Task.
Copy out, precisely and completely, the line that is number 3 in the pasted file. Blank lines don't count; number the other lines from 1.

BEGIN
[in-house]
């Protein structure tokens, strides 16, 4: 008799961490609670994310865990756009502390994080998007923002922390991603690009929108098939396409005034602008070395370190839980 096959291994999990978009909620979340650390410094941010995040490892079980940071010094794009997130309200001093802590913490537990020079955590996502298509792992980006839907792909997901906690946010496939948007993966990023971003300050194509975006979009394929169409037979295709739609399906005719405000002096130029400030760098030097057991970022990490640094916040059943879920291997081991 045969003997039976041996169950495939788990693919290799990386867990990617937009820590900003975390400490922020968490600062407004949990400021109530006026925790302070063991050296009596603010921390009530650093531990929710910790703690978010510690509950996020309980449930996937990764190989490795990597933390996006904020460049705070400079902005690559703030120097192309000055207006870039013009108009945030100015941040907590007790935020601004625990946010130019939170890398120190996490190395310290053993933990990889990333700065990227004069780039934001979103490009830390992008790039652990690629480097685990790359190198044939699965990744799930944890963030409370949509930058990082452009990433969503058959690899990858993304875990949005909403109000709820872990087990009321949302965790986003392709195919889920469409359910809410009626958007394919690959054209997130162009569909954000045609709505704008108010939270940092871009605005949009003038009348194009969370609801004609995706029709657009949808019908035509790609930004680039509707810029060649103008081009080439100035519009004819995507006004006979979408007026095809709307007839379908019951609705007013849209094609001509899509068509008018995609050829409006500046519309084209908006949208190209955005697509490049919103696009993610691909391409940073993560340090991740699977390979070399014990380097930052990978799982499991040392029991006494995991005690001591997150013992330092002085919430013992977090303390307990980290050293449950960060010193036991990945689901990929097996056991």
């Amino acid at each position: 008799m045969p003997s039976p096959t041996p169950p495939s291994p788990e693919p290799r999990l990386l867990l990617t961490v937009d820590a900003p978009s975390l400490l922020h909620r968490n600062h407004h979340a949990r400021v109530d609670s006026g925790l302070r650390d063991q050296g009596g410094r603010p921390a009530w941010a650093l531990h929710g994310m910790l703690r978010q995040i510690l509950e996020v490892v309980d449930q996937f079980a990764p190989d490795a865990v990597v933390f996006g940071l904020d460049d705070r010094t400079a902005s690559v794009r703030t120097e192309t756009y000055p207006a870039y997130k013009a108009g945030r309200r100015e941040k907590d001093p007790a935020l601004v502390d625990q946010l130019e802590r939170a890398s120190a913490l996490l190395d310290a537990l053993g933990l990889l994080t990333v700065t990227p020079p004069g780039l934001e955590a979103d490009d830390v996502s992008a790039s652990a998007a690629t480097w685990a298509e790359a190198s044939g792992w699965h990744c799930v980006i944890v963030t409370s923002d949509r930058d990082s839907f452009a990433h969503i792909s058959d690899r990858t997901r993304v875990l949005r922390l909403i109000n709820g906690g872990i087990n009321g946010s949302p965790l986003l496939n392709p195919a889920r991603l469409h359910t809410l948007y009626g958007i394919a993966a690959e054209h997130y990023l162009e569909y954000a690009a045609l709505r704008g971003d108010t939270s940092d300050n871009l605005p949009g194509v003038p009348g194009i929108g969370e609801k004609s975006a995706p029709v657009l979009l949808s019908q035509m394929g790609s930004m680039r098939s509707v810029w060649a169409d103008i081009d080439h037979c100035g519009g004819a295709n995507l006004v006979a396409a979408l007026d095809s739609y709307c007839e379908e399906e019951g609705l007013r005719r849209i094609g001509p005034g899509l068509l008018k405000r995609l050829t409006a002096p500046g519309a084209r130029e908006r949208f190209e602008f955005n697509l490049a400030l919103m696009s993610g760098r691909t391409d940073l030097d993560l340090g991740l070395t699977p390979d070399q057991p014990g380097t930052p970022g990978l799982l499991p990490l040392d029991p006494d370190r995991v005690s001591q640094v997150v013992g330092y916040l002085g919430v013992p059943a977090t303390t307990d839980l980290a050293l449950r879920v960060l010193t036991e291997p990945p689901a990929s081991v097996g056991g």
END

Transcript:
């Amino acid at each position: 008799m045969p003997s039976p096959t041996p169950p495939s291994p788990e693919p290799r999990l990386l867990l990617t961490v937009d820590a900003p978009s975390l400490l922020h909620r968490n600062h407004h979340a949990r400021v109530d609670s006026g925790l302070r650390d063991q050296g009596g410094r603010p921390a009530w941010a650093l531990h929710g994310m910790l703690r978010q995040i510690l509950e996020v490892v309980d449930q996937f079980a990764p190989d490795a865990v990597v933390f996006g940071l904020d460049d705070r010094t400079a902005s690559v794009r703030t120097e192309t756009y000055p207006a870039y997130k013009a108009g945030r309200r100015e941040k907590d001093p007790a935020l601004v502390d625990q946010l130019e802590r939170a890398s120190a913490l996490l190395d310290a537990l053993g933990l990889l994080t990333v700065t990227p020079p004069g780039l934001e955590a979103d490009d830390v996502s992008a790039s652990a998007a690629t480097w685990a298509e790359a190198s044939g792992w699965h990744c799930v980006i944890v963030t409370s923002d949509r930058d990082s839907f452009a990433h969503i792909s058959d690899r990858t997901r993304v875990l949005r922390l909403i109000n709820g906690g872990i087990n009321g946010s949302p965790l986003l496939n392709p195919a889920r991603l469409h359910t809410l948007y009626g958007i394919a993966a690959e054209h997130y990023l162009e569909y954000a690009a045609l709505r704008g971003d108010t939270s940092d300050n871009l605005p949009g194509v003038p009348g194009i929108g969370e609801k004609s975006a995706p029709v657009l979009l949808s019908q035509m394929g790609s930004m680039r098939s509707v810029w060649a169409d103008i081009d080439h037979c100035g519009g004819a295709n995507l006004v006979a396409a979408l007026d095809s739609y709307c007839e379908e399906e019951g609705l007013r005719r849209i094609g001509p005034g899509l068509l008018k405000r995609l050829t409006a002096p500046g519309a084209r130029e908006r949208f190209e602008f955005n697509l490049a400030l919103m696009s993610g760098r691909t391409d940073l030097d993560l340090g991740l070395t699977p390979d070399q057991p014990g380097t930052p970022g990978l799982l499991p990490l040392d029991p006494d370190r995991v005690s001591q640094v997150v013992g330092y916040l002085g919430v013992p059943a977090t303390t307990d839980l980290a050293l449950r879920v960060l010193t036991e291997p990945p689901a990929s081991v097996g056991g």